Apply tea bags. Steep a tea bag in boiling water, remove and allow it to cool until you can handle it comfortably. Hold the cooled tea bag on the affected area of your gums and keep it there for about five minutes. The tannic acid in the tea bag can work effectively to relieve gum infection.

  • Directly applying the tea bag to your gums is more effective than simply drinking the beverage. Plus, drinking too much tea has a dental downside: discolored, tea-stained teeth.

Rub some honey. Honey has natural antibacterial and antiseptic properties, so you can put it to work treating your infected gums. Once you brush your teeth, rub a small amount of honey on the problem area of your gums.

  • Given honey’s high sugar content, you want to be careful you don’t overapply it and do your best to put it on your gums only rather than on your teeth.

Drink cranberry juice. Cranberry juice can prevent bacteria from sticking to your teeth, so try drinking up to 4 ounces of the unsweetened juice daily.

Make a lemon paste. Make a paste from the juice of one lemon and some salt. Mix it well and apply to your teeth. Let it sit for a few minutes and gargle with warm water to rinse it off.

  • Lemons offer a win-win solution for treating gum disease. First, they’re an anti-inflammatory, which makes them helpful in treating infected gums. Not only that, but lemons contain vitamin C, which can help your gums fight off infection.

Eat more C-rich foods. It’s not just lemons that can help with gum disease, but other foods full of vitamin C such as oranges, grapes, kiwi mango, papaya and strawberry are good choices, too. Vitamin C is an antioxidant, and antioxidants are found to promote connective tissue growth and bone regeneration, which can be affected by various gum problems.

Increase your intake of vitamin D. Vitamin D has anti-inflammatory properties, so be sure you’re getting enough of this vitamin when you’re trying to heal swollen gums and prevent the condition from reoccurring. Older adults should particularly take note of this vitamin. According to the National Institutes of Health, higher blood levels of vitamin D seem to be linked to a reduced risk of gum disease in people age 50 and older.[2]

  • Get your vitamin D fix by soaking up the sun at least 15 to 20 minutes twice a week and eating D-rich foods such as salmon, whole eggs and cod liver oil.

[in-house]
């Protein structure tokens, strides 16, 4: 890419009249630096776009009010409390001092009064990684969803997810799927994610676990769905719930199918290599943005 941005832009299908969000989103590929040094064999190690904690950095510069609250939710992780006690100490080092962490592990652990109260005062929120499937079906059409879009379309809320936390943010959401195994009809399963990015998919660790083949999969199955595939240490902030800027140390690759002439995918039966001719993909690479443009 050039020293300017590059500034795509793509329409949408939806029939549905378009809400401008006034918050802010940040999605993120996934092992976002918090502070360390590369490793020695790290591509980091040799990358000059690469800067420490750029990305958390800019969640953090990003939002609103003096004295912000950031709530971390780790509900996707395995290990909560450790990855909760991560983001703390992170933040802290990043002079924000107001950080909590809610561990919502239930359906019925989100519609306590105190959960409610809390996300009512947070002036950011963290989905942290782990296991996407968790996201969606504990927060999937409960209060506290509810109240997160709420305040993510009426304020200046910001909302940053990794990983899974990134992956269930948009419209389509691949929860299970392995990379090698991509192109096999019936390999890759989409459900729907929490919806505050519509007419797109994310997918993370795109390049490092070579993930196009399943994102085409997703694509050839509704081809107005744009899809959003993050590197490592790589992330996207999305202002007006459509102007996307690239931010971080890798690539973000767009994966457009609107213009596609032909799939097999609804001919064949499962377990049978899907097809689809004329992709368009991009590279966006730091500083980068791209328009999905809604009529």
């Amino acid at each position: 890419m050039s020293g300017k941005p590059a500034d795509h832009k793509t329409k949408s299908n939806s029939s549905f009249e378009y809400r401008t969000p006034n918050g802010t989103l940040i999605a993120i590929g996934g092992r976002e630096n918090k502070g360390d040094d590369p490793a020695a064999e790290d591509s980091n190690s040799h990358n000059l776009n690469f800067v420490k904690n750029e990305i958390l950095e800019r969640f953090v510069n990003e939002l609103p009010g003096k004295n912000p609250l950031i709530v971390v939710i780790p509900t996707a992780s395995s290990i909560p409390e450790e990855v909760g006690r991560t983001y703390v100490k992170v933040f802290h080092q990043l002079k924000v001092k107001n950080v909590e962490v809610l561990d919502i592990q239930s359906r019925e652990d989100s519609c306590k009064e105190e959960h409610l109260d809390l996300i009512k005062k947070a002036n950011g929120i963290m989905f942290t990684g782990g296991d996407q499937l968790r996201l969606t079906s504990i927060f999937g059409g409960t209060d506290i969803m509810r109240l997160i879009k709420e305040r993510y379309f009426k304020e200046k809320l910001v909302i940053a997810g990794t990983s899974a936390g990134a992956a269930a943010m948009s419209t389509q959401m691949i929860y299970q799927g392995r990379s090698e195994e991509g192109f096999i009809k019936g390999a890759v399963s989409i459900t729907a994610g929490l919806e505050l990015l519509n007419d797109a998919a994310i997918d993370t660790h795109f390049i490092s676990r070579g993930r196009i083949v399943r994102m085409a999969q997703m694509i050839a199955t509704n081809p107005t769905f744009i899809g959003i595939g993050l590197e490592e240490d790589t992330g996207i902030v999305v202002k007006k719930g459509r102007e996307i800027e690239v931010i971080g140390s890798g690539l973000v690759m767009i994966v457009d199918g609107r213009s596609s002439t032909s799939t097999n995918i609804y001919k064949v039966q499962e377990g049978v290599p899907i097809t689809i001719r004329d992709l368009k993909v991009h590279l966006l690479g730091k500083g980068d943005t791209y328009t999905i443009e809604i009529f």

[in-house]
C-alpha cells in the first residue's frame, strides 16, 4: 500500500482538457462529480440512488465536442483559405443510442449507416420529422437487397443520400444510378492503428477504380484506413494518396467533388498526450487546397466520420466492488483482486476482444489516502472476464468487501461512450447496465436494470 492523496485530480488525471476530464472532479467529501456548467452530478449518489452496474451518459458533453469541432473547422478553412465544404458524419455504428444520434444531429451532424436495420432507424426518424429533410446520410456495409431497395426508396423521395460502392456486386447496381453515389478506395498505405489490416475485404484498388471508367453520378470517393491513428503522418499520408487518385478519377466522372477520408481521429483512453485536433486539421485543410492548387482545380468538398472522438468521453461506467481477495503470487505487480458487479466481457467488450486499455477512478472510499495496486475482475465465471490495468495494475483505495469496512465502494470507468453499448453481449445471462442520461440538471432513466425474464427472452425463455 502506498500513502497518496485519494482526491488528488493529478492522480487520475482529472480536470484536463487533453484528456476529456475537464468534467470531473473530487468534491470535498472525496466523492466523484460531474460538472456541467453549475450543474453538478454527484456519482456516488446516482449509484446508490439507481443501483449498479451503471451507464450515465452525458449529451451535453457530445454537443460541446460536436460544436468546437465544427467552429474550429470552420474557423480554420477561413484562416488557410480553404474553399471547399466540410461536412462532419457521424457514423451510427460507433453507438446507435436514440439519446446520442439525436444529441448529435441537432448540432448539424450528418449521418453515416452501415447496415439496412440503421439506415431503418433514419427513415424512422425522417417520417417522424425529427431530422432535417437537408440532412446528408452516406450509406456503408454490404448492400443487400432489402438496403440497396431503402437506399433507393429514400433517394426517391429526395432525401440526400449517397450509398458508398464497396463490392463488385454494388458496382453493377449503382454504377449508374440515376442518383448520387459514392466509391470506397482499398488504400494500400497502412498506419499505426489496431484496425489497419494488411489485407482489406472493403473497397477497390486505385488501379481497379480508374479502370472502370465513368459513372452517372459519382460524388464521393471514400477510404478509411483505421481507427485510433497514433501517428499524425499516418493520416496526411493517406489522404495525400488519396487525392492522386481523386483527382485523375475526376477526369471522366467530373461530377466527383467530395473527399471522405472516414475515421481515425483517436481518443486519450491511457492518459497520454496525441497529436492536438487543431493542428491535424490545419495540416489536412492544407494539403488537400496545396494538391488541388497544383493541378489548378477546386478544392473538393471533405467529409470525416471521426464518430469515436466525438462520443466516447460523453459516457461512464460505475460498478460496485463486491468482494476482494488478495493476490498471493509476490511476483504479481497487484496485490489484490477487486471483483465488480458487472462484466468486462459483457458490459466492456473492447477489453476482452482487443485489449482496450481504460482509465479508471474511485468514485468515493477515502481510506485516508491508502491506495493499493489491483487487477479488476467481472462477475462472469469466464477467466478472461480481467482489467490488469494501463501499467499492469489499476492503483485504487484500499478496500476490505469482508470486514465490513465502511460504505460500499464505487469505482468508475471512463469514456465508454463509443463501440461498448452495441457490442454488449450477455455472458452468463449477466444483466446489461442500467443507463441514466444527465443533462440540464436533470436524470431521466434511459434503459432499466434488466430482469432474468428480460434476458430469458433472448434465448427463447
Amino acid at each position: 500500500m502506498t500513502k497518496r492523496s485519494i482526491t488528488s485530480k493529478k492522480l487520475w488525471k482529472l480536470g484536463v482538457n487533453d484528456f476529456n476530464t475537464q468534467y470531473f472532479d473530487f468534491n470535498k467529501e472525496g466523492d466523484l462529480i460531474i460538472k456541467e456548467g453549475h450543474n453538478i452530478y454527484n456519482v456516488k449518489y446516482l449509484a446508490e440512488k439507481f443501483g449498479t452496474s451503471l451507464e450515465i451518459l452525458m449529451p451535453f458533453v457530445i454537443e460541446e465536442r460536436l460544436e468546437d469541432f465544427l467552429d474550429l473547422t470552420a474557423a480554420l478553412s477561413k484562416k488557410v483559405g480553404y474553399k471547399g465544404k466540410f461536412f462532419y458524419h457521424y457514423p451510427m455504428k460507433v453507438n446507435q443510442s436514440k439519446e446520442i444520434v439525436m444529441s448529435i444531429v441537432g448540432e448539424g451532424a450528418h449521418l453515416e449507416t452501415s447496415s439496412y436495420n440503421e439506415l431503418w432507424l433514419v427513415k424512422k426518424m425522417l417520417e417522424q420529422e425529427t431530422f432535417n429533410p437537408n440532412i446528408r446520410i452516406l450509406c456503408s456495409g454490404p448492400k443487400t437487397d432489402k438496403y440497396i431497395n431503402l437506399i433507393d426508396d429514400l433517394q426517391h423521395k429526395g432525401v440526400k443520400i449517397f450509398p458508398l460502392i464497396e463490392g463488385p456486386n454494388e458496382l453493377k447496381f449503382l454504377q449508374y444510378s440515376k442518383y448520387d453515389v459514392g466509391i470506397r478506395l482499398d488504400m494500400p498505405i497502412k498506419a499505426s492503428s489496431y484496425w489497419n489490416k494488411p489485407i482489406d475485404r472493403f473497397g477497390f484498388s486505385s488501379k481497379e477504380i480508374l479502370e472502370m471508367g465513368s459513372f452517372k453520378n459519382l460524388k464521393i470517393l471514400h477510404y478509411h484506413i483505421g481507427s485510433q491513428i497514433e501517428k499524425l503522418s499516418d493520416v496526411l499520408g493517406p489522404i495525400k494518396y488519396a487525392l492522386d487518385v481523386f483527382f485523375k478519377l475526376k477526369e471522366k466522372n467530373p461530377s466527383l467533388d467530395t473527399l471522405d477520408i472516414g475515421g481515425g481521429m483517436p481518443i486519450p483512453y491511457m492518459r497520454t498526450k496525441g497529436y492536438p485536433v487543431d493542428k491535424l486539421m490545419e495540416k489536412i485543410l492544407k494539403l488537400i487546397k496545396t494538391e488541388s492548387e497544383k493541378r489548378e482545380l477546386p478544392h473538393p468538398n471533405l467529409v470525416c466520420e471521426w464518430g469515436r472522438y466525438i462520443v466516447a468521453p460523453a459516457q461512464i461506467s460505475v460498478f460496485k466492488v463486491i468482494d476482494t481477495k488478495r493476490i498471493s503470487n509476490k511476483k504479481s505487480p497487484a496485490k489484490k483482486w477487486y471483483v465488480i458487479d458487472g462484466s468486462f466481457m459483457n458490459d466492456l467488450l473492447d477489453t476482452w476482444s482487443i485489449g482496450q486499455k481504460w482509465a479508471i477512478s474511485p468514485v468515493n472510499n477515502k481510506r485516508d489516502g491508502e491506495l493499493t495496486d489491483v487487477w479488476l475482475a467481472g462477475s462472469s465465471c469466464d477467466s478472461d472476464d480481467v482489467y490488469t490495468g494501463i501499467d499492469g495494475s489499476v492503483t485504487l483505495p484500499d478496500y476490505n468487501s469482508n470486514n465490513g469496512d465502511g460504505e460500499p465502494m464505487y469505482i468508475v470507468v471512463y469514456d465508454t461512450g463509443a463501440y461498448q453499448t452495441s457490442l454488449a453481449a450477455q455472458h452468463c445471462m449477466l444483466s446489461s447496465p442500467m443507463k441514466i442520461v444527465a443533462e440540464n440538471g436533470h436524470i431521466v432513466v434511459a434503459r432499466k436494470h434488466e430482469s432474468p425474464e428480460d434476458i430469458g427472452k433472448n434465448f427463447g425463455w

Brush with baking soda. Baking soda neutralizes the acids in your mouth thereby reducing the chances of tooth decay and gum disease, so it’s more of a preventative measure than an actual treatment for gum disease. Add a small amount of baking soda to a bit of warm water and mix to form a paste. Use this paste to brush your teeth.

Give up tobacco. Tobacco decreases your ability to fight infection and delays healing. Tobacco users are more likely than nonsmokers to have serious gum disease that doesn’t respond as well to treatment and that leads to tooth loss

ADD Zinc: Zinc’s importance in treating periodontal disease cannot be overstated. Zinc functions synergistically with vitamin A in many body processes. Zinc also inhibits plaque growth when one rinses twice daily with a mouthwash containing 5% zinc, or you can take 30 mg zinc picolinate per day.

Vitamin E and selenium

These two nutrients function in tandem and seem to deter periodontal disease by counteracting the effects of free radicals, which are extremely damaging to gums. Take 100-200 IU per day each of vitamin E and selenium.

Coenzyme Q10

Coenzyme Q10 (CoQ10) is also an effective antioxidant, and is widely used in Japan to treat many conditions, including periodontal disease. There have been many clinical studies using CoQ10 to treat periodontal disease, and the results have shown significant positive results. Take 50-100 mg three times per day.

Bloodroot

Bloodroot (Sanguinaria canadensis) contains a mixture of alkaloids, but chiefly sanguinarine, which is available in commercial toothpastes and mouth rinses and has properties that are useful in preventing dental plaque formation. Use toothpaste containing the extract sanguinarine.

Gotu kola

This botanical can be put to good use in treating severe periodontal disease. If surgery is required, gotu kola can be helpful in speeding recovery after laser surgery for severe periodontal disease. Dosage is based upon triterpenic acid content. Recommended dosage is 30 mg of triterpenoids twice daily.

More on Gum Disease here:

http://articles.mercola.com/sites/articles/archive/2001/07/25/dentist.aspx